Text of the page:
Students Adapt Leadership Roles Amid COVID-19 Crisis

girl painting image of rainbow

When the outbreak of the novel coronavirus prompted UCLA Lab School to transition to remote learning, Upper II students looked for ways to adapt their leadership year to offer meaningful help despite being apart.

First up, they led the school in joining the worldwide rainbow art project. Mentored by Demonstration Teachers Julie Kern and Adriana Sheinbaum and using recycled objects and tools from home, students created banners with painted rainbow motifs and the messages “todo saldra bien” and “everything’s gonna be alright.” Then they shared their work and invited the school community to join them in keeping friends, family, and strangers motivated during these challenging times.

In an interview with the Palisadian Post, Ms. Kern described the project’s purpose, to “lift other people up and to give signs of hope in the community…to give children some beautiful and constructive things to do at home by finding materials and turning it into a message.” This gesture represented solidarity with children creating similar rainbow art all over the world.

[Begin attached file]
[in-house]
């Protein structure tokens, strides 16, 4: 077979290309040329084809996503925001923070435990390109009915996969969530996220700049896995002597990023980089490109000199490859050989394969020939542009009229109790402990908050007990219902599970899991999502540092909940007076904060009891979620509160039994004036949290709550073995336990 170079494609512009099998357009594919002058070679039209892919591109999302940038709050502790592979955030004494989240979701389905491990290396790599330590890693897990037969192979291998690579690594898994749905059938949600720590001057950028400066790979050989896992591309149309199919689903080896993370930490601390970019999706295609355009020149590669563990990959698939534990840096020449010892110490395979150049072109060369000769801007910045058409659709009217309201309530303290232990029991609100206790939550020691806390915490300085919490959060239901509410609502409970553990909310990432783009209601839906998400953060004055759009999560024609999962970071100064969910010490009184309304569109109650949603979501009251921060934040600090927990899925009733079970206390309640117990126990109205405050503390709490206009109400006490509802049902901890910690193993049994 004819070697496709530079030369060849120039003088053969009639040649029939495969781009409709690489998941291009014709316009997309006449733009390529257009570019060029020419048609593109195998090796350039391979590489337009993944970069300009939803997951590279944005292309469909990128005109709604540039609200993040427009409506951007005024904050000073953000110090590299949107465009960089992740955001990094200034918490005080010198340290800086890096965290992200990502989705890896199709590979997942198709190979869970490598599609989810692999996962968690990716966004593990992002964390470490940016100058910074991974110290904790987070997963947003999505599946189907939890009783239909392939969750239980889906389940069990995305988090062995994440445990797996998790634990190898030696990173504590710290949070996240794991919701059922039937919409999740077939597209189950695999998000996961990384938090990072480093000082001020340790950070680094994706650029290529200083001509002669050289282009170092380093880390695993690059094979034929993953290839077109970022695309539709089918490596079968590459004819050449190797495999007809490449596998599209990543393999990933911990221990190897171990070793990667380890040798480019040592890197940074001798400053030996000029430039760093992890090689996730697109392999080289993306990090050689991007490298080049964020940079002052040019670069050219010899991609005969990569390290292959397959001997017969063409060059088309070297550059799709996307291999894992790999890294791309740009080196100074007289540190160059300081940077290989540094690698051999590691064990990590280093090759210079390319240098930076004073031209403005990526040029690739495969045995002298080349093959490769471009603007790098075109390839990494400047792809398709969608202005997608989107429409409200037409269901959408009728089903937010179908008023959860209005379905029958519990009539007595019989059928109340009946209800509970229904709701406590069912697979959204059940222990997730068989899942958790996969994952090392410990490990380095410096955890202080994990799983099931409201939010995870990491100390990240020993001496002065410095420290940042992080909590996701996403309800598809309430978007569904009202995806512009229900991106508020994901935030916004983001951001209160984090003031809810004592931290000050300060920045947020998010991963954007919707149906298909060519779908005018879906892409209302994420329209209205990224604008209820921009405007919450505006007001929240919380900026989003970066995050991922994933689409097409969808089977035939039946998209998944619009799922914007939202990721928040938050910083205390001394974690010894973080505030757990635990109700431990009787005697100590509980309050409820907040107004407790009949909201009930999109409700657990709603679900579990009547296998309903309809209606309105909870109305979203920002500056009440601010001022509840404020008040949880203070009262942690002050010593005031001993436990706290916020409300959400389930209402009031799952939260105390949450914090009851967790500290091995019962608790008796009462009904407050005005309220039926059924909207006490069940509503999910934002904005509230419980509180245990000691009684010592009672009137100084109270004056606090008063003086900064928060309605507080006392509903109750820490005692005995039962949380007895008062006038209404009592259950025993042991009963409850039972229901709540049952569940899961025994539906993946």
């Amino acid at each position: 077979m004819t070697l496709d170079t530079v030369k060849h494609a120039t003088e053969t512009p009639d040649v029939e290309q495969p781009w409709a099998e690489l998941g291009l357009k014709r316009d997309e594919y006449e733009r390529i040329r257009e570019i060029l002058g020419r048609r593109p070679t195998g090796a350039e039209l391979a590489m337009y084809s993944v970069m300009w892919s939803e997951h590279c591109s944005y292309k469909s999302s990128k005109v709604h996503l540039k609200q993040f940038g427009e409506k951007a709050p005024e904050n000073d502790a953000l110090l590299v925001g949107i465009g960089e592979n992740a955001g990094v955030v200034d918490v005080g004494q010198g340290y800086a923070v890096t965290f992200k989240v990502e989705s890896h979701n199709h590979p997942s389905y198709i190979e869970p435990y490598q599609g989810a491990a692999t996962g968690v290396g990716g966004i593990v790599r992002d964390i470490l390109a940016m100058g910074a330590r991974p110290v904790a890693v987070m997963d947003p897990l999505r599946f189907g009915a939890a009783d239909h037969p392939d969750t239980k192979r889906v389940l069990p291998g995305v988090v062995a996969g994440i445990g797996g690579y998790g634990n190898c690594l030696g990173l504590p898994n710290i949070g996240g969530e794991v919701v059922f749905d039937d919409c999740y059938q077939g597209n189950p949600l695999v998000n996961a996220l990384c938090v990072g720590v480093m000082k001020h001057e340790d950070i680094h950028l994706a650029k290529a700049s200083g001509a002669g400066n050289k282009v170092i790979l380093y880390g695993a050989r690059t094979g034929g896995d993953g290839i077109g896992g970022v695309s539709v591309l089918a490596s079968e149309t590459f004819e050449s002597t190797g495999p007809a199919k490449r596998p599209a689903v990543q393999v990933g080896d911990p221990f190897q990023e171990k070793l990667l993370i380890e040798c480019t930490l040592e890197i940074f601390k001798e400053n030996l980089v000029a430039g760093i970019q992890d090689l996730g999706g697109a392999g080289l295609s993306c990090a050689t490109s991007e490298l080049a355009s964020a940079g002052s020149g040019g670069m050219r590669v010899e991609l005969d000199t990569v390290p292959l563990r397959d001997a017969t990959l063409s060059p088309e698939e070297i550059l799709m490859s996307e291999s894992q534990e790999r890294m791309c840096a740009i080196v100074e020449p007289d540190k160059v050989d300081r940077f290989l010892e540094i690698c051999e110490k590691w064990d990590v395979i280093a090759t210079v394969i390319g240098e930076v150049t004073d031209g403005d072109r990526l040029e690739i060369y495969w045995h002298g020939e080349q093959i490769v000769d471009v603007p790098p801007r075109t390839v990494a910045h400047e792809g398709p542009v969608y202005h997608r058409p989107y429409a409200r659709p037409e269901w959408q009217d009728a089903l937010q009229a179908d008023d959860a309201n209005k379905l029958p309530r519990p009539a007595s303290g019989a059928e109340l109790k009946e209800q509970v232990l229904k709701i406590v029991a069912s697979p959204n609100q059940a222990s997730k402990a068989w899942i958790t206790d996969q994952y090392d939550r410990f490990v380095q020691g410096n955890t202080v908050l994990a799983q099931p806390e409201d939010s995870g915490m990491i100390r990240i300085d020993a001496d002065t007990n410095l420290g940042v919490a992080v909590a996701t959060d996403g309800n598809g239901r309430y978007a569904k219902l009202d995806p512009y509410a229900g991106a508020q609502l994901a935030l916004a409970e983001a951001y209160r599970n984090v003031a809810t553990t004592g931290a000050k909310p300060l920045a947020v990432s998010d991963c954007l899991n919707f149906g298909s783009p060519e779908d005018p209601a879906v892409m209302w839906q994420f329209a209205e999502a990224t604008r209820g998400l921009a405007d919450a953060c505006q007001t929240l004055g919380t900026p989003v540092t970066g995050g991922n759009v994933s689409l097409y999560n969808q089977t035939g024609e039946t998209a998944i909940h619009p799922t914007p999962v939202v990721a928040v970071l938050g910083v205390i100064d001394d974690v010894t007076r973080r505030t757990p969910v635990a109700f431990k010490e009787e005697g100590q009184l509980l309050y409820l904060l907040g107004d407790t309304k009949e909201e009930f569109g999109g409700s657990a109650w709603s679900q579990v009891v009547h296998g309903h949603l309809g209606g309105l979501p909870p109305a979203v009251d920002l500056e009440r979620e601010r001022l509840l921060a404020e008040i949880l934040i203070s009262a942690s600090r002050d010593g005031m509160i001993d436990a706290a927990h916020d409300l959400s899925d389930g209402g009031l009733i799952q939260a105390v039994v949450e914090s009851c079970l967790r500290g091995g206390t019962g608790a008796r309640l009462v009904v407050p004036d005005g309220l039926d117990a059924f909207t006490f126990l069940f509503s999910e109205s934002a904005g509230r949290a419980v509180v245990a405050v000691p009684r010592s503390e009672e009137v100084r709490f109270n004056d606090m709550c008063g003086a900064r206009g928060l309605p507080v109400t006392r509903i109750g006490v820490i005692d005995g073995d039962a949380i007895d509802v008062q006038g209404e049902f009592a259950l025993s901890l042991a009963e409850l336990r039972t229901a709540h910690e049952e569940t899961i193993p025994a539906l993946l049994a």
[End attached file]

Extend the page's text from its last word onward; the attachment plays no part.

As the students promoted messages of hope, they continued their student leadership work as well. Although they weren’t able to be on campus to perform the jobs they usually do to serve the school community – such as helping out in the front office, in classrooms and at carpool — they adapted to find new ways to serve from home. Students are using a design thinking process to notice the challenges their own families and neighbors face and to think creatively about how to address them. They formed partnerships across the class to take on small projects such as writing a humorous book to lift the spirits of health care workers and creating an audio library of read-alouds to share with younger students in the school.

Through these projects, students are sharpening their skills in literacy and problem solving and learning to prioritize helping those in need. One community identified was the senior citizen population—the students worry this community suffers from loneliness during the COVID crisis. Using the remaining funds from a bake sale, one pair of students decided to create activity baskets for a local senior citizen meal delivery service.

Through this work, Ms. Kern and Ms. Sheinbaum said, they hope to instill the importance of seeing the world as a place where even the smallest community can make a difference. Despite being apart, together we can help people.